Association of Health Behaviors and Quality of Life in Lymphoma Survivors

Priyanka Pophali, Melissa C. Larson, Dennis P. Robinson, Cristine Allmer, Allison C. Rosenthal, Umar Farooq, Brian K. Link, Matthew J. Maurer, James R. Cerhan and Carrie A. Thompson


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Background: Lymphoma survivors are at risk for long term and late effects which may negatively impact quality of life (QOL). Few studies have assessed the impact of change in health behaviors (physical activity (PA), alcohol and smoking) on QOL, specifically in lymphoma survivors.

Methods: Patients were prospectively enrolled <9 months of diagnosis into the Lymphoma SPORE Molecular Epidemiology Resource cohort. At baseline and 3-year follow-up (FU3), patients self-reported QOL, smoking, alcohol use and PA. At FU3, survivors reported change in health behaviors since diagnosis. The Godin Leisure Score Index (LSI) was calculated as a measure of PA (Pophali et al. ASH 2017); modeled by tertile. QOL was measured via FACT-G; the total and sub-scales [emotional (EWB), functional (FWB), physical (PWB), and social/family well-being (SFWB)] scores were transformed to a 0-100 scale. Patients who completed <80% of QOL questions were excluded. The association of QOL with health behaviors was evaluated using Kruskal-Wallis test (categorical) and Spearman's rank correlation (continuous).

Results: At baseline, 2805 participants were evaluable for QOL of which 2025 were evaluable at FU3. The median age at diagnosis was 62 (IQR 52-69) years. Majority were males (N=1148, 56.8%), with advanced stage III-IV disease (N=941, 62%) and ECOG performance status <2 (N=1935, 96%).

At baseline, smoking status was current (N=237), former (N=802), never (N=1310) or not available (NA, N= 456). Current smokers had a significantly lower median QOL scores compared to former and never smokers for EWB (75 vs 79 vs 79, p<0.01), FWB (71 vs 79 vs 79, p<0.01), PWB (86 vs 89 vs 89, p=0.02), SFWB (86 vs 90 vs 89, p=0.02) and total FACT-G (67 vs 82 vs 82, p<0.01). The median number of pack years smoked among current &former smokers was 15.6 (range 0.5-126). There was a significant negative correlation of pack years smoked with FWB (p=0.05), and total FACT-G (p=0.04). At FU3, current smokers had significantly lower median scores compared to former and never smokers for FWB (80 vs 86 vs 86, p=0.01), PWB (89 vs 93 vs 93, p<0.01) and total FACT-G (82 vs 86 vs 87, p<0.01). EWB (83 vs 88 vs 88, p=0.12) and SFWB (83 vs 86 vs 86, p=0.12) were also lower than never and former smokers but not statistically significant. Smoking status was decreased (N=30), increased (N=0) and unchanged (N=1439) at FU3. There was no association of change in smoking with change in QOL.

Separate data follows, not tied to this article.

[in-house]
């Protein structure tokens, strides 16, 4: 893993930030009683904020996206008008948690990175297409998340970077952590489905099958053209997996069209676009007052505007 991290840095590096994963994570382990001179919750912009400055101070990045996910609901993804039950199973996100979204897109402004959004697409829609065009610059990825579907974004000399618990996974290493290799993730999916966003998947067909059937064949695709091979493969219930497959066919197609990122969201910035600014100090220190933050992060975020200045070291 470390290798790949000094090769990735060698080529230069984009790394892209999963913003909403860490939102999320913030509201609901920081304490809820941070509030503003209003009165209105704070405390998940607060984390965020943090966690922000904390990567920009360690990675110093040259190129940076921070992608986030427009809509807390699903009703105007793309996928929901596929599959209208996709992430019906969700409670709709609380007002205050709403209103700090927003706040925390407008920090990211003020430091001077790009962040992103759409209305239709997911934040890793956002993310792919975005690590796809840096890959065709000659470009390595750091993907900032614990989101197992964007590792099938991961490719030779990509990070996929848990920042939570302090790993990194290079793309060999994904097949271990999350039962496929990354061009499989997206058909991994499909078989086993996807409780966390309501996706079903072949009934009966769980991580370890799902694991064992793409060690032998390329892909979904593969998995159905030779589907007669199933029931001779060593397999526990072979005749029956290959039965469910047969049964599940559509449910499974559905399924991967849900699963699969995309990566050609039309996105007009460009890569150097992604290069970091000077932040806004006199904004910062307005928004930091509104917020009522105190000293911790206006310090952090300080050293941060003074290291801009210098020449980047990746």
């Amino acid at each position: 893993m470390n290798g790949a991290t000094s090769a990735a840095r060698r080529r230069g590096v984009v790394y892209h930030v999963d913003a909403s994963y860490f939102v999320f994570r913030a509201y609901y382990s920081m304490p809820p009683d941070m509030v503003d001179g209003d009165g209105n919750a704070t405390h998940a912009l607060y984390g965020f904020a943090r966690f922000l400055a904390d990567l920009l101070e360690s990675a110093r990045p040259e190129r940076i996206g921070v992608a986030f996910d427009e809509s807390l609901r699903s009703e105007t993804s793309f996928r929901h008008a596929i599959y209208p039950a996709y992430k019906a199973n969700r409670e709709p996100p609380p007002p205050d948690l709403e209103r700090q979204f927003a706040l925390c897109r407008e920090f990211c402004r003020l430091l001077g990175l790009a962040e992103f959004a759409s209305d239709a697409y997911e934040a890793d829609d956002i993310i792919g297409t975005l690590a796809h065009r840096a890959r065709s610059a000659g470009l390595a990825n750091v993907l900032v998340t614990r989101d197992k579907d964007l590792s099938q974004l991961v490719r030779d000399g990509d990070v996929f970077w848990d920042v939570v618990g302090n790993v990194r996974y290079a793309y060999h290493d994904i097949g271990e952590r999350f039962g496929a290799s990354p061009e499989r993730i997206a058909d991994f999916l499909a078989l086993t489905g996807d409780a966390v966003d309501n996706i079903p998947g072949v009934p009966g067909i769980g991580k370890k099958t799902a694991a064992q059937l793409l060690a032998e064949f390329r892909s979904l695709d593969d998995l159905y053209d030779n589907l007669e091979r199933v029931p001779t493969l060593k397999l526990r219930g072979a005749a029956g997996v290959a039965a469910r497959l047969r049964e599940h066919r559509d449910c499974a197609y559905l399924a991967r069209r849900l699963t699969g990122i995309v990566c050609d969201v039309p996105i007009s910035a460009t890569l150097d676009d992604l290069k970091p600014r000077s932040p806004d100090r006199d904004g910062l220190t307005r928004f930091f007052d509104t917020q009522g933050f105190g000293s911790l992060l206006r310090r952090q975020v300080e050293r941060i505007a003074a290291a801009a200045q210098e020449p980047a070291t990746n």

At baseline, alcohol use status was current (N=1189), former (N=506), never (N=518) and NA (N=592). Current alcohol users had the highest FWB (79 vs 75 vs 75, p<0.01) vs former and never users. Former users vs current and never users had the lowest PWB (86 vs 89 vs 89, p<0.01), SFWB (88 vs 89 vs 92, p<0.01) and total FACT-G (80 vs 83 vs 82, p<0.01). EWB was similar in all 3 groups. Among current & former alcohol users, the average number of drinks/week was 3.4. There was no association of the number of drinks/week with QOL except positive correlation with PWB (p=0.01). At FU3, alcohol use was reported as increased (N=40), decreased (N=312) and no change (N=875). There was no association between change in alcohol use and change in QOL.

At baseline, participants with PA in the high vs low LSI tertile had significantly better median scores for FWB (79 vs 75, p=0.01), SFWB (93 vs 89, p<0.01) and total FACT-G (83 vs 82, p<0.01). At FU3, participants in the high vs low LSI tertile had significantly better scores on all subscales and total FACT-G with a significant positive correlation between the continuous LSI and QOL (FACT-G total and subscales). PA was reported as increased (N=107), decreased (N=394) and no change (N=495). There was a significant association of increase in PA with change in PWB (p<0.01), EWB (p=0.01), FWB (p<0.01) and total FACT-G (p<0.01) from baseline to FU3, but not with change in SFWB (p=0.06).

In a sensitivity analysis, QOL was modeled for health behaviors in the subset of patients with QOL assessed prior to treatment; results were consistent with the QOL in all patients.

Conclusions: Health behaviors in lymphoma survivors are significantly associated with QOL: better QOL is associated with not smoking, more PA, and moderate alcohol use. Current alcohol consumption, as opposed to former alcohol use, may be related to overall health status. An increase in PA after lymphoma diagnosis is associated with an increase in the QOL. Thus, modification of health behaviors has the potential to impact QOL in lymphoma survivors.

Disclosures Cerhan: Celgene: Research Funding; Nanostring: Research Funding; Jannsen: Other: Scientific Advisory Board.

  • * Asterisk with author names denotes non-ASH members.

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